We need however to investigate further the influence of Christianity upon the development of thought from the Greeks to the time of Kant and the influence of all these factors on our “Modern world”. In order to do this, we need to trace the development of attitudes and theories immediately after the death of Aristotle and before the time that Christ’s teachings became influential. Professor Brett in his “History of Psychology” has this contribution:

“The death of Aristotle marked the end of an era. The speculative restlessness of the Greeks declined like their city-states. Their theories were welded into successive philosophies of life, just as their states were welded into successive empires. Speculation for its own sake gave way to symbolic pictures which served to reinforce ways of living. Policies for living rather than theories about life commanded the interest of philosophers. The Stoics and Epicureans were preoccupied with the attainment of individual self-sufficiency as a substitute for the much lauded self-sufficiency of the old city-states. Life had become something to be endured rather than enjoyed: the problem was how to endure it best. How could the individual fortify himself against oppression, revolution and social change? The Stoics advocated integrity of character, devotion to duty, humanity towards fellow sufferers, and the rigorous discipline of the will: the Epicureans sought an escape from the hazards of life in cutting down the possible sources of misery. ….They put forward different forms of individualism one of which reached the culmination in Kant and the other in English Utilitarians.”

This looks like an account of the collapse of a belief in any form of universal good and it is certainly true that we can detect in our modern age the influence of an Epicurean individualism unsupported by any belief in the soul or character or any belief in the will and what it ought to do in the name of duty. The Stoic view of life and its connection to the Aristotelian theory of the organization of the soul, however, retained some universal commitment to universal ideas in what we today would call the ought-system of concepts in which we will to do what we ought to do. Kant incorporated many of the ideas of the Stoics into his ethical theory but he also integrated these thoughts and ideas with the categorical and universal aspects that can be found in Aristotelian metaphysical and ethical theory. There is no substance to the claim that Kant was committed to some kind of relativistic individualism or the kind of consequentialism embraced by the Epicureans. There is much to be said, however, for the view that the individualism of the Epicureans led directly to the consequentialist Pursuit of happiness doctrine of the Utilitarians. Bentham’s “two sovereign masters of pleasure and pain” was directly criticized by Kant in much the same terms that we can find in Plato and Aristotle.

The teachings of Christ were in no sense theoretical and appealed only to the individuals relation to God and not to universal argument. He exemplified the simple practical man with only his faith and belief. Nothing was mentioned of the history of theoretical thought or the theoretical thoughts of other thinkers in Christ’s teachings. There are of course assumptions about human beings but it is a total mystery as to where they originated from or indeed exactly what they were. We know that the Jewish- Alexandrian school played some part in the choosing of these assumptions. With the advent of Christianity, however, we encounter an almost complete substitution of the spiritual for the rational. Knowledge was no longer man’s province: it belonged to an all-knowing God who inspired prophets with his messages for the human race. There was no reference to the importance of the state or community to provide man with a higher quality of life. There was a reference to a universal “brotherhood of man” but it is unclear whether if one was not a Christian one could become a part of this “universal” brotherhood. It certainly did not appear to be a cosmopolitan brotherhood. The primary commandment was “love God above all else”. There is no mention of the role of knowledge or the importance of knowledge except in relation to “Knowing God”. Much of the Greek world was dismantled by Christianity. It is therefore not surprising that the idea of God was diminished in importance in favour of the idea of Freedom in Kant’s metaphysics of morals.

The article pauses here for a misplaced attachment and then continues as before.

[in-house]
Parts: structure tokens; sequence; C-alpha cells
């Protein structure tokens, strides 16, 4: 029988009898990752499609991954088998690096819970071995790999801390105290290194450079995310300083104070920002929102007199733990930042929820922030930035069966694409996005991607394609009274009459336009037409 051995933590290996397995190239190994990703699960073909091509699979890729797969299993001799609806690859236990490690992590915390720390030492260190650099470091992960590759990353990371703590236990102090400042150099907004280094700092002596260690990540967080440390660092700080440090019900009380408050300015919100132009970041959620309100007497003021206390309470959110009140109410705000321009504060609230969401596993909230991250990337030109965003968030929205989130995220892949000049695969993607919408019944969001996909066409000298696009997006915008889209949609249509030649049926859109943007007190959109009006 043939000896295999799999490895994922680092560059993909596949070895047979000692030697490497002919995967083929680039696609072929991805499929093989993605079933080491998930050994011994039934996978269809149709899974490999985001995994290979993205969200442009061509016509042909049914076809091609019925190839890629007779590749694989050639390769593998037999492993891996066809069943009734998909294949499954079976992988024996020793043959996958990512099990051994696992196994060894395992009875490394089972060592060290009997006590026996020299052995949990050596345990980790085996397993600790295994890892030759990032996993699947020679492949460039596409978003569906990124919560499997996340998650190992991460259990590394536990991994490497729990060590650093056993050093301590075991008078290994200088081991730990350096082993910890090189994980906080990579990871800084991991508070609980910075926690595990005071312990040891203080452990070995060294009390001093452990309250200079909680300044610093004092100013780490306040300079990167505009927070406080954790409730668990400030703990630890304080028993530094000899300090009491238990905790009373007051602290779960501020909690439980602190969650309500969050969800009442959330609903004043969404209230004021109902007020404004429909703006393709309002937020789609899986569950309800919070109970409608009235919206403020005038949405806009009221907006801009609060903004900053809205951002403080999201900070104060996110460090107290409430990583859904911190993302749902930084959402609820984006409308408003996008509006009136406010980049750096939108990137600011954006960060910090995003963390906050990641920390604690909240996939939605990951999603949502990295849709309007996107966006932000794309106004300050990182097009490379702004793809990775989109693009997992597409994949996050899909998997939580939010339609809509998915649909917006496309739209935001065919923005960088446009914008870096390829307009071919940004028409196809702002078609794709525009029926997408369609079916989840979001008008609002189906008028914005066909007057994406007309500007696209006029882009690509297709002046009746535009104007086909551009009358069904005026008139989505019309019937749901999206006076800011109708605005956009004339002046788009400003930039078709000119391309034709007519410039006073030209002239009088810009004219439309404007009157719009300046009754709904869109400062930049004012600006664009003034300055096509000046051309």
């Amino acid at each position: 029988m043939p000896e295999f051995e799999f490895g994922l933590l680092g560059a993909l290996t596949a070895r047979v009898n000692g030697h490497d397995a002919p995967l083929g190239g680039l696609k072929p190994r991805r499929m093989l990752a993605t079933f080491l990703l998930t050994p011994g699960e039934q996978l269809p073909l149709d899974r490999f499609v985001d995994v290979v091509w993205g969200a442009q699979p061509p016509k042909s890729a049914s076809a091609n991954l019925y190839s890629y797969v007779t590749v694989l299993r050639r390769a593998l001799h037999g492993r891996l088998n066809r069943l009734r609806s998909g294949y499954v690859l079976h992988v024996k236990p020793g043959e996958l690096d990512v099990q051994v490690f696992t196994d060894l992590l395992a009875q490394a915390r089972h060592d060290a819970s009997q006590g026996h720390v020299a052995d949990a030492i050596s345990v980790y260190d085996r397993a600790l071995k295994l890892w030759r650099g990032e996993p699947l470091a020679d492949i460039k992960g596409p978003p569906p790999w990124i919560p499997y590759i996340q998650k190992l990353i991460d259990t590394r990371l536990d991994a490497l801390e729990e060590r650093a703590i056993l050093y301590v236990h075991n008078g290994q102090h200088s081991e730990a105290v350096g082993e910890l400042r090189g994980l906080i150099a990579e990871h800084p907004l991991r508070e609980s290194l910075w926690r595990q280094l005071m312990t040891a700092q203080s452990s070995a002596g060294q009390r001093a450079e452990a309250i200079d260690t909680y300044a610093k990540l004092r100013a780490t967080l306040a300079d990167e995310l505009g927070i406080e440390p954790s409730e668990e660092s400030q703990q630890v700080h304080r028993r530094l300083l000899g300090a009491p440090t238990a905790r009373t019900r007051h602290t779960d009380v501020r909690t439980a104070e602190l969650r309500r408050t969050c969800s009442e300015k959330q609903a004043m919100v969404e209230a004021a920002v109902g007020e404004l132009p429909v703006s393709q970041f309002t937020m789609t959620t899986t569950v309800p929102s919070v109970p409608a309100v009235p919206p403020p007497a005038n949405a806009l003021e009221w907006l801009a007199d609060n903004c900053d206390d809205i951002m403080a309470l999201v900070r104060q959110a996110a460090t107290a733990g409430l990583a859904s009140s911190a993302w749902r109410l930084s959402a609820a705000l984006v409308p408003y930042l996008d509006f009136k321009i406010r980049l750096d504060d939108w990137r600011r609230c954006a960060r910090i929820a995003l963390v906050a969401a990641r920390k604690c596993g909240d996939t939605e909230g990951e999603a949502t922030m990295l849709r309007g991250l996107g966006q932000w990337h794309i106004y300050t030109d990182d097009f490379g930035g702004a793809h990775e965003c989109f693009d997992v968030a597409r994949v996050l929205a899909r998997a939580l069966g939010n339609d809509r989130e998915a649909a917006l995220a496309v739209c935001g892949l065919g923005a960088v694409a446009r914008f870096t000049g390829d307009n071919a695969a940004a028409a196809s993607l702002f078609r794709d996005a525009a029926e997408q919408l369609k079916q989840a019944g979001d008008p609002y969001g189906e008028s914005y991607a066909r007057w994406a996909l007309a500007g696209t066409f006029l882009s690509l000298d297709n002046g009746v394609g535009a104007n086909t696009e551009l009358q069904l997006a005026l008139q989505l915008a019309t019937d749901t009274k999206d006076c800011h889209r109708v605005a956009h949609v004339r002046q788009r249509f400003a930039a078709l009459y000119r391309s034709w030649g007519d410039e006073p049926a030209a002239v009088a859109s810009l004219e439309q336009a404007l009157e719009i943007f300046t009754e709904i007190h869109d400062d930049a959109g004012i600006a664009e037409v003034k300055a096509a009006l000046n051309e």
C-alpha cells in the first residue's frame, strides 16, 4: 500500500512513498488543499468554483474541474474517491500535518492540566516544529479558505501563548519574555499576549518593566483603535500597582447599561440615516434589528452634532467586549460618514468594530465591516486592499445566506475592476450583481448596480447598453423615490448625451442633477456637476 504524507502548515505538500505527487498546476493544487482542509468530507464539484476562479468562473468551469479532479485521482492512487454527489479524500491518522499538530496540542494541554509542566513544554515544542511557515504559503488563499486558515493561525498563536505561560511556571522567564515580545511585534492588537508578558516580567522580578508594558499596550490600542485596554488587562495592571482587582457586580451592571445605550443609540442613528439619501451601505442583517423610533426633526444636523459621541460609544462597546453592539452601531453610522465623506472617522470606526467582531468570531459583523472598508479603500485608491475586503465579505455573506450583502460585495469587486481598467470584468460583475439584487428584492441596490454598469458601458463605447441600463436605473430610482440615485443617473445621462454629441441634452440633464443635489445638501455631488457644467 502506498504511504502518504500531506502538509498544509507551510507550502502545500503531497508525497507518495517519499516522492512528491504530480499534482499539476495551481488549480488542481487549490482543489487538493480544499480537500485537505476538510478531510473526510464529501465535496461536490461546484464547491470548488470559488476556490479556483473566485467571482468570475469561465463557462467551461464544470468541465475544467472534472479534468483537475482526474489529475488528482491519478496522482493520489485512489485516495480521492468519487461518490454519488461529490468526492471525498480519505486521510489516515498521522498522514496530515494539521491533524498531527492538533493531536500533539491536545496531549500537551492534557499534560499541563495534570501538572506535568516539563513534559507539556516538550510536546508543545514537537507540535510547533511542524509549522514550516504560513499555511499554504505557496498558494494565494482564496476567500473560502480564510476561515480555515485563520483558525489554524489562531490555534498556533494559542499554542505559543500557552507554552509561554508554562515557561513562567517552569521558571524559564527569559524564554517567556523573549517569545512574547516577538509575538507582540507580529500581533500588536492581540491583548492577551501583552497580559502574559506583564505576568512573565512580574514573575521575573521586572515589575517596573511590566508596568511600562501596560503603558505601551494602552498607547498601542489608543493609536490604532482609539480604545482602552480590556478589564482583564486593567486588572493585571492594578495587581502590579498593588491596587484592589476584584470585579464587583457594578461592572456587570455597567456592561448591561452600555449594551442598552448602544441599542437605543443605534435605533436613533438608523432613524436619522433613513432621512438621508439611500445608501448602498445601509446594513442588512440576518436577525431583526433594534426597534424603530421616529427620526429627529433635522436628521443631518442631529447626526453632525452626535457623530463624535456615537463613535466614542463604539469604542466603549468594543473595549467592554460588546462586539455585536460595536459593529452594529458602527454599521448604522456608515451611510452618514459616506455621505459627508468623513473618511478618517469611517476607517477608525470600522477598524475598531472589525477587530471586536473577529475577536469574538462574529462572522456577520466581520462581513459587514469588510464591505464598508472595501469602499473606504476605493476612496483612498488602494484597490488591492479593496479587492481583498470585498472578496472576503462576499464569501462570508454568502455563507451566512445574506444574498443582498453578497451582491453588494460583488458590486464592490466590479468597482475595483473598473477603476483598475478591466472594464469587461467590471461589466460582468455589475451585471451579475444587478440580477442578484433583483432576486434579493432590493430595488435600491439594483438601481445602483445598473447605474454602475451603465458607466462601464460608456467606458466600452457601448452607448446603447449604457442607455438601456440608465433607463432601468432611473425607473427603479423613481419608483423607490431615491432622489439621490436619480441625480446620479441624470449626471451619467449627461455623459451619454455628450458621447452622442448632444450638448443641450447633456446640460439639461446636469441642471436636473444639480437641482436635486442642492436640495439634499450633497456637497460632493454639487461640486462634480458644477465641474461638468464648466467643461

The Enlightenment philosophy of Kant attempted to row the philosophical boat back to the Greek shoreline but Kant’s Philosophy too was rapidly overcome by the practical individualistic spirit and theoretical scientific spirit of the Enlightenment. Our Modern World contains the threads of Greek and Kantian thought and these were revived by the work of the later Wittgenstein, the work of Heidegger(to some extent) and the work of Arendt(also to some extent). The consequence is that ethical thought in accordance with categorical universalistic dimensions had all but disappeared in the twentieth century and it is no coincidence that this was the century of two world wars and two mass annihilations of civilian populations via the use of weapons of mass destruction. The disappearance of the idea of justification might, then, be more important, than one might suspect.